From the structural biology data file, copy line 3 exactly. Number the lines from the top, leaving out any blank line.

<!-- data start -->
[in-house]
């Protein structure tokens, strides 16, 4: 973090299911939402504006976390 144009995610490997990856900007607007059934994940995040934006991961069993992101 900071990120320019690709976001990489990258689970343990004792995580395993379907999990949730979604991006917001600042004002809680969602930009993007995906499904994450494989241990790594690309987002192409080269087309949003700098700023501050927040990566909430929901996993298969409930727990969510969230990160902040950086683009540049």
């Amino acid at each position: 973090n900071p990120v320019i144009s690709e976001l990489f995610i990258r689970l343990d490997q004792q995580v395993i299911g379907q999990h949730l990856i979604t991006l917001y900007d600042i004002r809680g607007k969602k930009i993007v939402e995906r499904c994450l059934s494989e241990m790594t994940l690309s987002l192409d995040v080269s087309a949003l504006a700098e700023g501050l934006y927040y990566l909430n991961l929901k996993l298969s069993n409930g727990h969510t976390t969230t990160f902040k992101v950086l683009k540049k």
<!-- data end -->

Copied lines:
């Amino acid at each position: 973090n900071p990120v320019i144009s690709e976001l990489f995610i990258r689970l343990d490997q004792q995580v395993i299911g379907q999990h949730l990856i979604t991006l917001y900007d600042i004002r809680g607007k969602k930009i993007v939402e995906r499904c994450l059934s494989e241990m790594t994940l690309s987002l192409d995040v080269s087309a949003l504006a700098e700023g501050l934006y927040y990566l909430n991961l929901k996993l298969s069993n409930g727990h969510t976390t969230t990160f902040k992101v950086l683009k540049k």